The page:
My love for Fleetwood Mac and Stevie Nicks should come as no surprise to you, Constant Reader–or to anyone who’s ever known me. And now I want to listen to Tusk again.

And on that note, tis back to the spice mines with me. Have a fabulous day, Constant Reader!

Rhiannon (Will You Ever Win?)

I first read Mary Leader’s novel Triad when I was either eleven or twelve. I was creepy, and I really enjoyed it; but I had trouble pronouncing one of the character names: Rhiannon. It was a Welsh name, of course, and I’d never heard it before, so I was pronouncing it RYE-uh-none. I actually thought it was an ugly name. Flash forward a few years, and I heard a song unlike any other I’d ever heard before on the radio–KCMO AM out of Kansas City, I think it was–and after it was finished playing, the deejay said it was “Ree-ANN-un” by Fleetwood Mac (a band I’d never heard of). The next time I was at a record store, I looked for it in the 45’s rack, and there it was: RHIANNON (Will You Ever Win” by Fleetwood Mac.

url

Oh, THAT’S how you say it, I thought to myself, and bought it. I eventually bought the entire album–one of the first albums I’d ever owned that I could listen to from beginning to end–and have been a Fleetwood Mac fan ever since.

A few years ago, I either read an interview with her, or saw her talking about the song on television somewhere, and Stevie Nicks said she’d read a book where she came across the name, and the book actually inspired the song. It was one of those moments where you feel a connection with an artist you love (“Oh my God, I read that book too!”)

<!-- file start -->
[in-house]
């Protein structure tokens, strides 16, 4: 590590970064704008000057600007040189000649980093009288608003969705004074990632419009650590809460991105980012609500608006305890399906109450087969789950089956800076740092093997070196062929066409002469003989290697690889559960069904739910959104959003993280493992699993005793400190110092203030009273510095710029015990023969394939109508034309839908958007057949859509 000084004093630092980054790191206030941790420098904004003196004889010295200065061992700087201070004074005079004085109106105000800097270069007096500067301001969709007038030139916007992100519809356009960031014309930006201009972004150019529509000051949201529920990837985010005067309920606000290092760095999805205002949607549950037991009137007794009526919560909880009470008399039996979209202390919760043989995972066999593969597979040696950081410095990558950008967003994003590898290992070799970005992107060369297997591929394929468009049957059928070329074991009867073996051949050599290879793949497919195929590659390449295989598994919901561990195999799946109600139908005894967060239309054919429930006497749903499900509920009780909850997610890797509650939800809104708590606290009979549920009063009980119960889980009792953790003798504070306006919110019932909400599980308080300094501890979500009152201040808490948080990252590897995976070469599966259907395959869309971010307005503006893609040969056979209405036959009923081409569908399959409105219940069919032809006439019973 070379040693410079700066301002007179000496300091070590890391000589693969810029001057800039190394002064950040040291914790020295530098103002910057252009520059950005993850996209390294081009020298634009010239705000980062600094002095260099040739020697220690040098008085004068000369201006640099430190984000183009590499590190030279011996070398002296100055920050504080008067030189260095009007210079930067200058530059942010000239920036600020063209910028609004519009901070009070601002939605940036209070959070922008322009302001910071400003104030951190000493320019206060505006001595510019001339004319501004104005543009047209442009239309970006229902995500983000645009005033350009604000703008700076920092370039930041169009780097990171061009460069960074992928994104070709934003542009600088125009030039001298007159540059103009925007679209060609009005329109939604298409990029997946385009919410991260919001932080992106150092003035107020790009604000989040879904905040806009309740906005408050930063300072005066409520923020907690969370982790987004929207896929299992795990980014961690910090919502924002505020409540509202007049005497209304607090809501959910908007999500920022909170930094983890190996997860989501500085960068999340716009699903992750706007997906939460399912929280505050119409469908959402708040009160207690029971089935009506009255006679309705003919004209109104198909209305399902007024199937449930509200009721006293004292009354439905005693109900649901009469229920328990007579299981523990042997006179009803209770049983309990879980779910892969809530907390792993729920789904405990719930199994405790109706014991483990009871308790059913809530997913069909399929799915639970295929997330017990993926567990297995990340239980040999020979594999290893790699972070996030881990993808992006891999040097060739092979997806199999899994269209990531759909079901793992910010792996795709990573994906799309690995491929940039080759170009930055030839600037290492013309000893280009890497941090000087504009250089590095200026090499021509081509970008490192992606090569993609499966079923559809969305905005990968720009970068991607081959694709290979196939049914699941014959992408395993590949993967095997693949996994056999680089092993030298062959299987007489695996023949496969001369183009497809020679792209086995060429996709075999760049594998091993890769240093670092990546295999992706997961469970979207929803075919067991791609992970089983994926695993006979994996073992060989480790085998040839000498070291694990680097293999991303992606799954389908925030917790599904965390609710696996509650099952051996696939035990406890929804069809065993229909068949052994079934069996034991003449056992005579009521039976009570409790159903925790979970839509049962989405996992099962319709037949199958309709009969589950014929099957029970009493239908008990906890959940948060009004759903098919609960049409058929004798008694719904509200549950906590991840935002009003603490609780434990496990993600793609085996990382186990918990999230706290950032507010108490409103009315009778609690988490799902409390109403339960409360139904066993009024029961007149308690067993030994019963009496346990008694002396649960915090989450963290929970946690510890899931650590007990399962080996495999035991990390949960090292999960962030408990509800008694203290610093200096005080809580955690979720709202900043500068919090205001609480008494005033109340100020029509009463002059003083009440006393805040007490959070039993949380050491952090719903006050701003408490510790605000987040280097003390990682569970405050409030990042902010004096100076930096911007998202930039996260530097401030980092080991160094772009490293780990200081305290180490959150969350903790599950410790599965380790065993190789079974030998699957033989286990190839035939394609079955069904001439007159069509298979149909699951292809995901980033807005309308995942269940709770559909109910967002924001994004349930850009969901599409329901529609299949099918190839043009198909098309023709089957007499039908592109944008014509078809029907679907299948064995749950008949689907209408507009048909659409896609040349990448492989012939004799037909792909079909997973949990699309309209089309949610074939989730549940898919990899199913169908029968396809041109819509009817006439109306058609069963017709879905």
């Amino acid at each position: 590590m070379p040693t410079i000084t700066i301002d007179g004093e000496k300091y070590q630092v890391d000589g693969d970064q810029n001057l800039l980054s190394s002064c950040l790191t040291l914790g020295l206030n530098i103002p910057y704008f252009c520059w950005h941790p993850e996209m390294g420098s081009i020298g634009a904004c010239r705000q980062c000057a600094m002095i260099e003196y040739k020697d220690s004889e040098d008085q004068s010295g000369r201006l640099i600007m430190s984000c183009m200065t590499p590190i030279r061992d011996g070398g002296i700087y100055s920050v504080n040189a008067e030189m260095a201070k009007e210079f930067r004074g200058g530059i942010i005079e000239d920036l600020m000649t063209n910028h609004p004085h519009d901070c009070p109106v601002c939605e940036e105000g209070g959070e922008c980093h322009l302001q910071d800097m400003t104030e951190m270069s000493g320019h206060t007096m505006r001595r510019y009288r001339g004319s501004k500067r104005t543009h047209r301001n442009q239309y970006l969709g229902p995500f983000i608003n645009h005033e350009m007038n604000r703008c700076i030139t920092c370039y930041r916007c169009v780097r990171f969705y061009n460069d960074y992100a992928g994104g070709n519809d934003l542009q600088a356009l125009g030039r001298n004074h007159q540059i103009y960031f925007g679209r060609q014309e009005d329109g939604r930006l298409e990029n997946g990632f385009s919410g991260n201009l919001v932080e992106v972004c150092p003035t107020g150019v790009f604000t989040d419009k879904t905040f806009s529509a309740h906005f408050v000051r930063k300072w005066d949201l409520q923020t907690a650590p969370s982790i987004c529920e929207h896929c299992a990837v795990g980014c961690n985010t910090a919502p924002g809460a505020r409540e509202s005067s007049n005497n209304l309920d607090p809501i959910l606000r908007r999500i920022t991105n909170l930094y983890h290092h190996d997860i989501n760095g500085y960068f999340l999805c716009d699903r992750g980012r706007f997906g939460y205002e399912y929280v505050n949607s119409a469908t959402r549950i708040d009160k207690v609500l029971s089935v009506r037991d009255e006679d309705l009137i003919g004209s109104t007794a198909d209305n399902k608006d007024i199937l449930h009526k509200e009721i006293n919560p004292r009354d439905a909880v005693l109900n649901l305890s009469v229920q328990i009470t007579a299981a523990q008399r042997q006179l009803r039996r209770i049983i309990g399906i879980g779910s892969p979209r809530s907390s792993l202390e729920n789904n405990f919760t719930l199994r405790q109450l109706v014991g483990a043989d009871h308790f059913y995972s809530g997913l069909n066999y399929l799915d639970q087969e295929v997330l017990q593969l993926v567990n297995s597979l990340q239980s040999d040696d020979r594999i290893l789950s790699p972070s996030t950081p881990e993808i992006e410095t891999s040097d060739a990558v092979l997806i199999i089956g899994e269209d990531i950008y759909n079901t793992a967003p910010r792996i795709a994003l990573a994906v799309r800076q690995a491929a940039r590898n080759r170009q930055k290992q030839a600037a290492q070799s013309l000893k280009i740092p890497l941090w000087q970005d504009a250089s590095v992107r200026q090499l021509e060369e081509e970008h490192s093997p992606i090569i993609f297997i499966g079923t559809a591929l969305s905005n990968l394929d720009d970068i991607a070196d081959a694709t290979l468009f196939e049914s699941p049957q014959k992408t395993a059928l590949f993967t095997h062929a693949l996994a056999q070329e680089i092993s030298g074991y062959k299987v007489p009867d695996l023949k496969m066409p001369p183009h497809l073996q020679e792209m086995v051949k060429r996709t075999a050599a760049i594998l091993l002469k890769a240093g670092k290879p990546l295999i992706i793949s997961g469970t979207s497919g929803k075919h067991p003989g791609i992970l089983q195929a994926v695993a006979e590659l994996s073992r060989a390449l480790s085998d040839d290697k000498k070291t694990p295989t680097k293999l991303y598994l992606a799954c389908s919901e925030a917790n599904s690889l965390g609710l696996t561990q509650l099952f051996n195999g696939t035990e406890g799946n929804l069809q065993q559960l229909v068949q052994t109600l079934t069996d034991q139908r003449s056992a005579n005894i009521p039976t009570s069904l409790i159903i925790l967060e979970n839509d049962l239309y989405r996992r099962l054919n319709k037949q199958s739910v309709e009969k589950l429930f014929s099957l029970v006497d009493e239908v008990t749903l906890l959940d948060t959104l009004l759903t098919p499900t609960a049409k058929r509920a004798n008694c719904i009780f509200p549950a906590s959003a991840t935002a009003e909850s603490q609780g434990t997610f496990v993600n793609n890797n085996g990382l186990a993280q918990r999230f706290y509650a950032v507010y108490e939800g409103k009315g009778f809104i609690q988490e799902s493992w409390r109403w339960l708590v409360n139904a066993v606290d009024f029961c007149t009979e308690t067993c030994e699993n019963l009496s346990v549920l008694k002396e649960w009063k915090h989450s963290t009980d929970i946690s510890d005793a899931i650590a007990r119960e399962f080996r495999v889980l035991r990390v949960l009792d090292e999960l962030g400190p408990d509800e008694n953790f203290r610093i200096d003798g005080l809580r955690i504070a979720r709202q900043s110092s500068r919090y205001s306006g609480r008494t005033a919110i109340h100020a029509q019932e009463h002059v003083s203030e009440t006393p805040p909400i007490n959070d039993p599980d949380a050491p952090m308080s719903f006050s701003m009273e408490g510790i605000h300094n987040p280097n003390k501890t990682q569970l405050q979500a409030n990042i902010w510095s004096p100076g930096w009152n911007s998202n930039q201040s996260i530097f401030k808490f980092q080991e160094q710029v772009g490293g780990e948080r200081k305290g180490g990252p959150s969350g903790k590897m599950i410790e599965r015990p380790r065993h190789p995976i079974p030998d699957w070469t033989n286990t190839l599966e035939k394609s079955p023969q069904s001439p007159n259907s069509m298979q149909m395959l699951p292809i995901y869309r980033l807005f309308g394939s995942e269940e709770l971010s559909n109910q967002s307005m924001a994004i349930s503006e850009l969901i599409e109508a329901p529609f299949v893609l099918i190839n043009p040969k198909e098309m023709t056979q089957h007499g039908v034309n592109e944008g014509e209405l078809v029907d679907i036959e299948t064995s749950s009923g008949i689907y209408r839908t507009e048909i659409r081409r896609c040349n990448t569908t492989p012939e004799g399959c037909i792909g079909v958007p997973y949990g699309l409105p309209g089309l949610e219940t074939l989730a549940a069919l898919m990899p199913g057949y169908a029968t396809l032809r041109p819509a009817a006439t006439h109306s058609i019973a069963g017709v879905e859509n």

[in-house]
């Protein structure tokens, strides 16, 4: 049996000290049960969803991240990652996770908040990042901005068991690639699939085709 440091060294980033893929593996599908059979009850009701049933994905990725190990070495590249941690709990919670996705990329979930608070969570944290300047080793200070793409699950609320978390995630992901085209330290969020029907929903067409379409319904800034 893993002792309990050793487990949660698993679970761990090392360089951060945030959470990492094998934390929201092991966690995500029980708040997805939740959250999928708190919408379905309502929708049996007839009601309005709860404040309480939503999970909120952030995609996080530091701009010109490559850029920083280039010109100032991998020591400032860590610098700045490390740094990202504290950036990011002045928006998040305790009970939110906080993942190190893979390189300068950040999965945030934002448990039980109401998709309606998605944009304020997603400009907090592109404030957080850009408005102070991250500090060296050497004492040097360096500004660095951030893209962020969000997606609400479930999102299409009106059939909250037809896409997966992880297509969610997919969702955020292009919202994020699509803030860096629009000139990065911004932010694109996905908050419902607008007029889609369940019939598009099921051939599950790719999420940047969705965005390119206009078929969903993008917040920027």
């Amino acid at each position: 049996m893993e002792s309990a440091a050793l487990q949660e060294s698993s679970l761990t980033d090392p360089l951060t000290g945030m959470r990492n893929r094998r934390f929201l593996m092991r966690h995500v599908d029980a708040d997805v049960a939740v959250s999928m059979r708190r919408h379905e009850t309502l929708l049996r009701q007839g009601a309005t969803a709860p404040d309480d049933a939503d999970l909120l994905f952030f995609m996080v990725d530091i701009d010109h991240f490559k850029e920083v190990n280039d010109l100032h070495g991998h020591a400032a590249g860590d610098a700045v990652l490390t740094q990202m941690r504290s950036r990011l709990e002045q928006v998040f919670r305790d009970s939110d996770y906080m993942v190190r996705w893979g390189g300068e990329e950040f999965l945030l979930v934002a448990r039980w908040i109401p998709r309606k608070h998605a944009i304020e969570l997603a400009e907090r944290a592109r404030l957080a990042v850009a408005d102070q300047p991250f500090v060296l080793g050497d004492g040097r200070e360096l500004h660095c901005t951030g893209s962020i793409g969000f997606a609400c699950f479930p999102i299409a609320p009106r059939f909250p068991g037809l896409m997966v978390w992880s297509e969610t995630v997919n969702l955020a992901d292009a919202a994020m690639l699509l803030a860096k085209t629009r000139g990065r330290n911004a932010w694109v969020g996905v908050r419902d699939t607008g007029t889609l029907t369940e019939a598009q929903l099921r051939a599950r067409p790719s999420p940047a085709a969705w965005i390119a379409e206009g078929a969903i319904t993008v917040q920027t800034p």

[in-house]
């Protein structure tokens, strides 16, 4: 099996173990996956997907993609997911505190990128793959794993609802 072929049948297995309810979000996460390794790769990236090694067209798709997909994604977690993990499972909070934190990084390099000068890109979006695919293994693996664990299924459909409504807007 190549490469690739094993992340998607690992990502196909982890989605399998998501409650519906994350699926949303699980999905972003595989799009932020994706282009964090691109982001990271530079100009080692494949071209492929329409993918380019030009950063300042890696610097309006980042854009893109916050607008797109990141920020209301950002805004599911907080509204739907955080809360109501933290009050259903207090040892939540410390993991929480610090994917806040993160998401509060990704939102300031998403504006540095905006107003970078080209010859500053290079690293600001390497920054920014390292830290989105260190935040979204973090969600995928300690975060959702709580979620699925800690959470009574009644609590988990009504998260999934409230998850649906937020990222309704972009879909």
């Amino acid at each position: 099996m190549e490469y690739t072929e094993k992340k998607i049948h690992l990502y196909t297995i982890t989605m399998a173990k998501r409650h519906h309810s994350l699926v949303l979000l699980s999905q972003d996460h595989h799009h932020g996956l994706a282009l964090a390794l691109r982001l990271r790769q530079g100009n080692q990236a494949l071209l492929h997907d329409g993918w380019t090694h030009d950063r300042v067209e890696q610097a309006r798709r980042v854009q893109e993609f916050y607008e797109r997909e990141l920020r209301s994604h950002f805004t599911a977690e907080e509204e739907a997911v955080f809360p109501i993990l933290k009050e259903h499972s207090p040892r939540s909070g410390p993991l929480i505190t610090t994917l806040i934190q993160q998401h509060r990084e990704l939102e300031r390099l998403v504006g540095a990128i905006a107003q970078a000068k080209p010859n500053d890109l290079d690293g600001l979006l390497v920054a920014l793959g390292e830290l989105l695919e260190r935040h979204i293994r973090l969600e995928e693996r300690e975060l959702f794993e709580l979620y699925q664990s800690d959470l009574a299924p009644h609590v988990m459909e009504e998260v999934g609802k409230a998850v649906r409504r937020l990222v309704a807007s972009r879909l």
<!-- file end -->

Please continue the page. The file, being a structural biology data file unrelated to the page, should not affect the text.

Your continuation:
Recently, and I don’t remember where or how or why; it may have been my October blogging, but as I said, I don’t remember how, but I remembered the book again. I hadn’t read it in over forty years, and I remembered that the author had written another book I’d enjoyed–Salem’s Children–and so I went on-line and ordered copies of both.

And I reread Triad this past week.

triad

It didn’t start all of a sudden. As I think back now, there were so many little unexplained incidents that I shoved aside and forgot about until later. There began to be those gaps in my life, little ones at first, but then longer and longer as time went on. I would wonder if my memory was failing me and I worried about the headaches to which I’d become prone, but my doctor told me that it was probably shock due to the baby’s death.

That has been so unexpected. I put him to bed one night, all rosy and dimpled with health. He looked at me with those big bright eyes, as he lay fingering the handle of his rattle, then drowsiness drew down his lids and he flipped over on his stomach as he always did and went to sleep with his fist curled around the rattle. The next morning I awakened to the sound of children on their way to school and the disposal truck grinding garbage under our apartment window. Alan was away on one of his projects, so I must have slept right through breakfast. I started to stretch lazily in those moments of waking when one lies between forgetting and remembering, and then sat up with a jerk. Timmy has missed his four o’clock feeding! Had he called and I hadn’t heard him? That wasn’t possible. I always woke at the slightest sound he made. I hurried to the crib and there he was, just as I had left him, but his little body was cold.